Name one POSITIVE thing you took from your experience as a Witness

by geodude 42 Replies latest jw experiences

  • geodude

    I was thinking about this at work the other day, and realized the ONE positive thing I can truly credit the JWs with:

    I have NO fear of public speaking.

    I was a shy kid, fat, clumsy, with crooked glasses and worse teeth, who wore hand-me-downs in one of the wealthiest counties in all of America, who sat still while classmates got up to salute the flag or recite the pledge of allegiance.

    But those Witness fuckers forced me on stage at least once a month in a comparatively "safe" space to talk about something I had to pretend enthusiasm for, and I actually tried to get them involved, usually with jokes (it was always frowned upon-there was the assignment on self-abuse from one of the "youth books" erroneously assigned to me, a 13 year old. I deliberately used the phrases "in the ONE hand" and "in the OTHER hand" until my brother's friend John snorted so loudly he had to leave.) And then they would criticise you publicly (actually, they stopped that practice in the '70s as it was too embarrassing)- but they did give you feedback, some of it even valuable, and it inured me to a fear of public speaking. I've had classmates and business colleagues literally (and I don't mean the ignorant usage of "literally" where folks actually mean "figuratively") physically paralyzed by the prospect of getting up in front of a bunch of people and talking. I just put my head down for a minute, collect myself, and stand up. So that's ONE good thing. Anyone else?

  • Victor

    In my experience how to identify cultish dynamics in any group or organization and how to navigate this powerplay.

    I can identify with you fearlessness of public speaking. I was able to take it to a professional level by taking the Dale Carnegie Course on public speaking with a focuses on your experience and not parroting the ole centuries old tripe.


  • JoenB75

    Nothing. But i was just a kid

  • truth_b_known

    Public speaking is a good one. All the required reading made me an advanced reader in school. However it is a cost vs reward scenario. The cost on my life far exceeds the ability to speak publicly.

  • Finkelstein

    How to develop critical thinking skills toward received information.

    I think its worse for a child to be in this cult from birth for as a child your automatically receptive to any incoming information directly offered from your parents..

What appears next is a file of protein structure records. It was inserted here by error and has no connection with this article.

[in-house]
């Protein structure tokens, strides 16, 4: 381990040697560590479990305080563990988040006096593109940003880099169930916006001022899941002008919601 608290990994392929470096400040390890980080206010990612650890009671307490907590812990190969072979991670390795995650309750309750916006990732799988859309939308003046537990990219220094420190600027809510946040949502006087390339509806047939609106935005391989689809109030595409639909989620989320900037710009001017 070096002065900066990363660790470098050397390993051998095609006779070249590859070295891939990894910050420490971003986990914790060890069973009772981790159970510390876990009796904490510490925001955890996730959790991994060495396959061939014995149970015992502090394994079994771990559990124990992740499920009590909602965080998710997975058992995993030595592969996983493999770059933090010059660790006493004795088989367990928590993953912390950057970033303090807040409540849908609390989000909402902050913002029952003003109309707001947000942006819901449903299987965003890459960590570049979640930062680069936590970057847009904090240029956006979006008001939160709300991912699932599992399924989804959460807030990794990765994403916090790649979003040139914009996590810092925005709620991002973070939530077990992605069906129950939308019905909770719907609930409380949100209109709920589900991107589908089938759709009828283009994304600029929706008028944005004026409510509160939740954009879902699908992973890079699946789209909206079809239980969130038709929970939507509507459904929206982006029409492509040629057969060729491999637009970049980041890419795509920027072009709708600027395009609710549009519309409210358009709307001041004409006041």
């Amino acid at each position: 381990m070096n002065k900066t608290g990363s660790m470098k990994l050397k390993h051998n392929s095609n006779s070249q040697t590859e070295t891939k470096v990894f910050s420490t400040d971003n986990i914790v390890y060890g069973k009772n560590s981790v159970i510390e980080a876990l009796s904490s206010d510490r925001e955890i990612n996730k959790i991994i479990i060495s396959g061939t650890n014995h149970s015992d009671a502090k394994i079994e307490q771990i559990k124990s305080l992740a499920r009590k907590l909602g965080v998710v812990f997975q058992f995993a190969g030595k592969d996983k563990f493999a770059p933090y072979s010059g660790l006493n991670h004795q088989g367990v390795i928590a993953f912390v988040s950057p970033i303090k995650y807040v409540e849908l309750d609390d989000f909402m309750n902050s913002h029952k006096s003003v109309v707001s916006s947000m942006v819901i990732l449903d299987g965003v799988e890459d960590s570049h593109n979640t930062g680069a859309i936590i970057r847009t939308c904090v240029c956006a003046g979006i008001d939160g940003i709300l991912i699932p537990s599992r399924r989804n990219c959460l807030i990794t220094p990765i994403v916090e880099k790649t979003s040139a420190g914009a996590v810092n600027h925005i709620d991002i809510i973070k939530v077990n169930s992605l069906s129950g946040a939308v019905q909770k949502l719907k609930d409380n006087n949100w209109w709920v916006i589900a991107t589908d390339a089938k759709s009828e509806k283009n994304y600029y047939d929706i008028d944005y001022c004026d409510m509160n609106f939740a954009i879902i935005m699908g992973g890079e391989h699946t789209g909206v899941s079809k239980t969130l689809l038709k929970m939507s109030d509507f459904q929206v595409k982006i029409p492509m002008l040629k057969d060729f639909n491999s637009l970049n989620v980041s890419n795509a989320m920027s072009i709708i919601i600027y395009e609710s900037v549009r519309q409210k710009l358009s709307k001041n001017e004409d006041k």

Having fair and balanced open skepticism to all written words is a valuable asset for the individual and humanity.

  • Anders Andersen
    Anders Andersen

    I'm not afraid to not follow the herd.

    As a JW, I learned how to deal with being different than everyone else, doing different things, not doing normal things.

    In becoming an exjw I learned how to be different than all my friends and family.

    So now I'm blessed with a two way street ability to (positively) not give a shit about what people may think of me.

    I do not feel the need to align myself with either JW or regular behavior or traditions. I pick what I like (which is damn near nothing from JW behavior) without feeling awkward for not doing as everyone else does.

    That, and having learned to stand for what I believe to be true and just.

  • Introvert 2
    Introvert 2

    Getting used to social settings where there are lots of good smelling well dressed women around. I had lived under a rock ( more like in a machine shop ) for the first few decades of my life. I don't miss any of it really but at least it's good to know I can be at ease in social settings where there's lots of people

  • Sea Breeze
    Sea Breeze

    I learned how to be a good salesman. If you can sell false religion door to door, you can :

  • jp1692

    Interesting thread.

    A couple of years ago I attended an ICSA workshop for cult survivors. There were about 25 people in attendance. They were from a wide variety of cults, some I’d never heard of before.

    The workshop facilitator, herself a former member of a psychological cult, asked us if there was anything good or positive about the cult experience.

    Almost everyone had something they could say, but we all agreed the net negative effects far outweighed any benefits we got from it.

    Here is a short list of positive things I learned from joining the JW cult, being in it for 25 years and then leaving:

    • Public Speaking Skills - Learned in the cult. I was the TMS overseer for 14 years. As an elder for two decades I had countless opportunities to speak in front of groups large and small.
    • Critical Thinking Ability - Learned when waking up and leaving the cult and honed in the decade since. I am now a high school science teacher with a Master’s in Education.
    • The Psychology of Cult Dynamics - Self taught by trying to figure out how the hell I could have been duped and now what do I do to heal and recover from the traumatic experience of losing my family.

    The first two items on my list are definitely valuable skills and abilities, but there are many ways they can be learned without joining a cult.

    My life would have been just fine—better, no doubt—had I not had to learn the third.

  • Iamallcool

    Non Smoking Environment. That’s it!

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